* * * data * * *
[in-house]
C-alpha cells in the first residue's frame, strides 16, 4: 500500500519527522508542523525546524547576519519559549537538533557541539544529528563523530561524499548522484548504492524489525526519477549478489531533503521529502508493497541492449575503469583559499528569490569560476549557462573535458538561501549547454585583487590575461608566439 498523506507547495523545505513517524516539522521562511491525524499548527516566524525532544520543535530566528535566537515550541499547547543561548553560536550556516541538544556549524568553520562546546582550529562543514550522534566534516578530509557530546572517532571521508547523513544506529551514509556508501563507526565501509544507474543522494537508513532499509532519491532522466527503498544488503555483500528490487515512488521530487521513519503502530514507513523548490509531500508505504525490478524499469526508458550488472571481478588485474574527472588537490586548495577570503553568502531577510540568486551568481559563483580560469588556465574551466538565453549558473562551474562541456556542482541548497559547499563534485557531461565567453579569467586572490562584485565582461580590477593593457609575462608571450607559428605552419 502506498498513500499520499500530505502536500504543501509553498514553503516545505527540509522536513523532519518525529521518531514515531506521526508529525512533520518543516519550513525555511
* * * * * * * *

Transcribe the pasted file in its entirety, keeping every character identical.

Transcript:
[in-house]
C-alpha cells in the first residue's frame, strides 16, 4: 500500500519527522508542523525546524547576519519559549537538533557541539544529528563523530561524499548522484548504492524489525526519477549478489531533503521529502508493497541492449575503469583559499528569490569560476549557462573535458538561501549547454585583487590575461608566439 498523506507547495523545505513517524516539522521562511491525524499548527516566524525532544520543535530566528535566537515550541499547547543561548553560536550556516541538544556549524568553520562546546582550529562543514550522534566534516578530509557530546572517532571521508547523513544506529551514509556508501563507526565501509544507474543522494537508513532499509532519491532522466527503498544488503555483500528490487515512488521530487521513519503502530514507513523548490509531500508505504525490478524499469526508458550488472571481478588485474574527472588537490586548495577570503553568502531577510540568486551568481559563483580560469588556465574551466538565453549558473562551474562541456556542482541548497559547499563534485557531461565567453579569467586572490562584485565582461580590477593593457609575462608571450607559428605552419 502506498498513500499520499500530505502536500504543501509553498514553503516545505527540509522536513523532519518525529521518531514515531506521526508529525512533520518543516519550513525555511